God has facts to factor into our thinking as well.

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Why Jesus Waits to Answer Your Prayer

As much as we wish it were otherwise, life has no easy answers to our struggles. Oh, I know, I know . . . God is the Answer. But what happens when the Answer doesn’t answer?

Why Jesus Waits to Answer Your Prayer

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Because God can stop our pain, we think He should. So we pray. And pray.

But nothing happens.

That’s what occurred with Mary and Martha. They sent a message to Jesus that their brother Lazarus lay sick. But instead of immediately traveling to Bethany, Jesus stayed right where He was beyond the Jordan River. When He finally did arrive, Lazarus had been dead four days.

In other words, Jesus had taken His sweet time showing up.

From what happened next, I see 3 lessons to help us understand why Jesus waits to answer our prayer.

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How to Cope When the Will of God is Hard

Sometimes it seems the Lord leads us into a life that can’t possibly be His will. What started with such promise has become such a challenge. It’s tough to know what to do next.

How to Cope When the Will of God is Hard

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What do you do when the life God has promised you looks nothing like the life God has given you?

God had promised a son to Sarai and her husband, Abram. And yet at the same time, God prevented conception. This is the will of God? Go figure.

What God said is a lesson we need to hear.

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Living Life in the Balance with God

The Promised Land was a good land for a reason.

To hear Moses describe the Promised Land, it sounded as if it offered vast natural resources—a land where food was plentiful and lacked for nothing (Deut. 8:9). Well, true and not true.

Living Life in the Balance with God

(Photo: Grapes left on vine after harvest in Israel. Courtesy of the Pictorial Library of Bible Lands)

The land had streams, pools, springs, wheat, barley, grapevines, figs, pomegranates, olives, and honey. Sounds pretty nice. Sign me up.

But this good land existed in a delicate balance of nature—and God tipped the scales. The Hebrews would learn that God alone made the good land “good” in direct proportion to the gratitude, praise, and obedience of His people.

The same is true of our lives.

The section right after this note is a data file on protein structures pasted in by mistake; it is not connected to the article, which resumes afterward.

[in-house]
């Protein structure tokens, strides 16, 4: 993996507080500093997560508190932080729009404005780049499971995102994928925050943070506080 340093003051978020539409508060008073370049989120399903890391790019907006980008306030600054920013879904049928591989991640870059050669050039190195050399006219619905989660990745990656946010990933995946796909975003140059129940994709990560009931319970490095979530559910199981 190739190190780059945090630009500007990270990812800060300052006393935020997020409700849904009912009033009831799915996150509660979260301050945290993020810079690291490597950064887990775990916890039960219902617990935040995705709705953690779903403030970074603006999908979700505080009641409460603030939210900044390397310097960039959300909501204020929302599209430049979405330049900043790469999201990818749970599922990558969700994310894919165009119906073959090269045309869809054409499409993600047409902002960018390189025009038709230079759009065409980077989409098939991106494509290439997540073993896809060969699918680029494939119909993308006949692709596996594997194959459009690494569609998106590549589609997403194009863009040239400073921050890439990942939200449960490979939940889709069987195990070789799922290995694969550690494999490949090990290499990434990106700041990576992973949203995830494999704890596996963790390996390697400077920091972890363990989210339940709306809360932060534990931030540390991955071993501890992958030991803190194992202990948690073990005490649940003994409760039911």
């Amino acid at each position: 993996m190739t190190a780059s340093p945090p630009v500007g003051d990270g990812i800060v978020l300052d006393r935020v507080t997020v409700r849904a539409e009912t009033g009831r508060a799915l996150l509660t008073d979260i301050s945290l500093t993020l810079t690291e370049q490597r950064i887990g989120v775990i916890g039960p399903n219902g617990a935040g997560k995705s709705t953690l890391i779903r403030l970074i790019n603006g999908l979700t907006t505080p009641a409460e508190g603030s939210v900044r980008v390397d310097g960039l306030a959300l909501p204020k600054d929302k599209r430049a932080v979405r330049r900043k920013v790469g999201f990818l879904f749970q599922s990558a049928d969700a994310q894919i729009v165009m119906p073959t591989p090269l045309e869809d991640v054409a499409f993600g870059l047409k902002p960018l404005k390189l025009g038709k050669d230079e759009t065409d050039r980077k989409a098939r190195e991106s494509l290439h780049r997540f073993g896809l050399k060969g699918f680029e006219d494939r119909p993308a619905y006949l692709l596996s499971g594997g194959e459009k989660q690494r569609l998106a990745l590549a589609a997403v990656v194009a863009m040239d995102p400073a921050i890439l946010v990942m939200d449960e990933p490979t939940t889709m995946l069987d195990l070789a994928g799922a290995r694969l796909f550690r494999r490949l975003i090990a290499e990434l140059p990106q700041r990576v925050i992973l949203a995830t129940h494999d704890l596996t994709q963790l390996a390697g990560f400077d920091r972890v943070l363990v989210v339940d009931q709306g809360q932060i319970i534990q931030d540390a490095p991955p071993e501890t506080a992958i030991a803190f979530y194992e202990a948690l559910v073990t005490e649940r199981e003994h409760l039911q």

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Michmash—Overwhelming Odds and Your Powerful God

When the Bible includes geographical references, they appear as more than throwaway statements. Often they play a vital role in our understanding and application of the Bible.

Michmash—Overwhelming Odds and Your Powerful God

(Photo: Cliffs near Michmash and Geba. Courtesy of the Pictorial Library of Bible Lands)

For example, geography bears importance as to how Jonathan and his armor-bearer—only two men—could help rout the entire Philistine army.

The geographic descriptions given in 1 Samuel 14:4-5 describe two steep crags on either side of a great ravine separating Geba on the south from Michmash on the north. Here Jonathan and his armor bearer scaled the crags for a surprise attack on the Philistine garrison at Michmash.

Because geography does not change, these natural elements remain for us to easily imagine the story.

As well as its application.

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What to Do When Feeling Depressed (and What Not to Do)

It started when we were kids. We still deal with it in today. We fail to receive love, and we drag bruised emotions behind us for years, still aching for affirmation.

Before we know it, our attitude becomes: “Who will make me feel good today?” Oh, we won’t say that, but we seek it. The result? We get to feeling depressed.

What to Do When Feeling Depressed

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It’s not only relationships that challenge our joy. I remember reading about a woman who suffered from a disease of chronic fatigue. She decided to perform on herself the ancient procedure of trepanning—the cutting away a section of the scalp and drilling into the skull. After the operation she made a statement.

I was prone to occasional bouts of depression and felt something radical needed to be done.

When you’re feeling depressed—for whatever reason—and you need to do something, here’s what you can do.

And what you should never do.